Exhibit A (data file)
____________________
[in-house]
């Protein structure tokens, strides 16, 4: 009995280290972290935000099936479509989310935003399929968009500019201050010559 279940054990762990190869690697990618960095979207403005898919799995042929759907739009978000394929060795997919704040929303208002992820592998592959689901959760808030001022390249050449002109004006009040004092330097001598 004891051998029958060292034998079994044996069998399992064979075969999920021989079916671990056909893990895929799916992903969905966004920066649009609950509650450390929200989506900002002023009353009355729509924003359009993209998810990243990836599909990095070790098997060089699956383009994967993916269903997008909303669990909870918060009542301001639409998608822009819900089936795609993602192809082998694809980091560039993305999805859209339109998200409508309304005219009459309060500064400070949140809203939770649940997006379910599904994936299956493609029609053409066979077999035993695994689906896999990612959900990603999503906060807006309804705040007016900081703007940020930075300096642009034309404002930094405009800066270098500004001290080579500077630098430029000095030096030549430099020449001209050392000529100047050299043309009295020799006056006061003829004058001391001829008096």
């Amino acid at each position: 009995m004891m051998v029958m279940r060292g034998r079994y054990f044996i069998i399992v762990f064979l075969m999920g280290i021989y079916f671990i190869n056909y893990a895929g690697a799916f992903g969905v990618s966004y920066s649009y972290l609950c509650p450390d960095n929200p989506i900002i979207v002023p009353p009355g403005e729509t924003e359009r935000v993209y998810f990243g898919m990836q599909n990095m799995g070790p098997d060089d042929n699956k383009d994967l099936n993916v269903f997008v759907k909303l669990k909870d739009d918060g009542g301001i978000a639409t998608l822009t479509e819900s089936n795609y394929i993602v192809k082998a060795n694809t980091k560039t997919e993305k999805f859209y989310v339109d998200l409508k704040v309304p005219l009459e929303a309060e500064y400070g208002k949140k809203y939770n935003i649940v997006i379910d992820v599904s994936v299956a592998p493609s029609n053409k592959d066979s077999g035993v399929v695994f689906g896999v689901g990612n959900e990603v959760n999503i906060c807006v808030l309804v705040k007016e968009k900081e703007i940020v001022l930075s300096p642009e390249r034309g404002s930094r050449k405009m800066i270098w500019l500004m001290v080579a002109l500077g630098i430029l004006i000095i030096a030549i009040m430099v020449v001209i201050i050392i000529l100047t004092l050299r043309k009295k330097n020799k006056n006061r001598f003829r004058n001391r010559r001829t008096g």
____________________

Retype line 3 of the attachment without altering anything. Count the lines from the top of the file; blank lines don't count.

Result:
């Amino acid at each position: 009995m004891m051998v029958m279940r060292g034998r079994y054990f044996i069998i399992v762990f064979l075969m999920g280290i021989y079916f671990i190869n056909y893990a895929g690697a799916f992903g969905v990618s966004y920066s649009y972290l609950c509650p450390d960095n929200p989506i900002i979207v002023p009353p009355g403005e729509t924003e359009r935000v993209y998810f990243g898919m990836q599909n990095m799995g070790p098997d060089d042929n699956k383009d994967l099936n993916v269903f997008v759907k909303l669990k909870d739009d918060g009542g301001i978000a639409t998608l822009t479509e819900s089936n795609y394929i993602v192809k082998a060795n694809t980091k560039t997919e993305k999805f859209y989310v339109d998200l409508k704040v309304p005219l009459e929303a309060e500064y400070g208002k949140k809203y939770n935003i649940v997006i379910d992820v599904s994936v299956a592998p493609s029609n053409k592959d066979s077999g035993v399929v695994f689906g896999v689901g990612n959900e990603v959760n999503i906060c807006v808030l309804v705040k007016e968009k900081e703007i940020v001022l930075s300096p642009e390249r034309g404002s930094r050449k405009m800066i270098w500019l500004m001290v080579a002109l500077g630098i430029l004006i000095i030096a030549i009040m430099v020449v001209i201050i050392i000529l100047t004092l050299r043309k009295k330097n020799k006056n006061r001598f003829r004058n001391r010559r001829t008096g």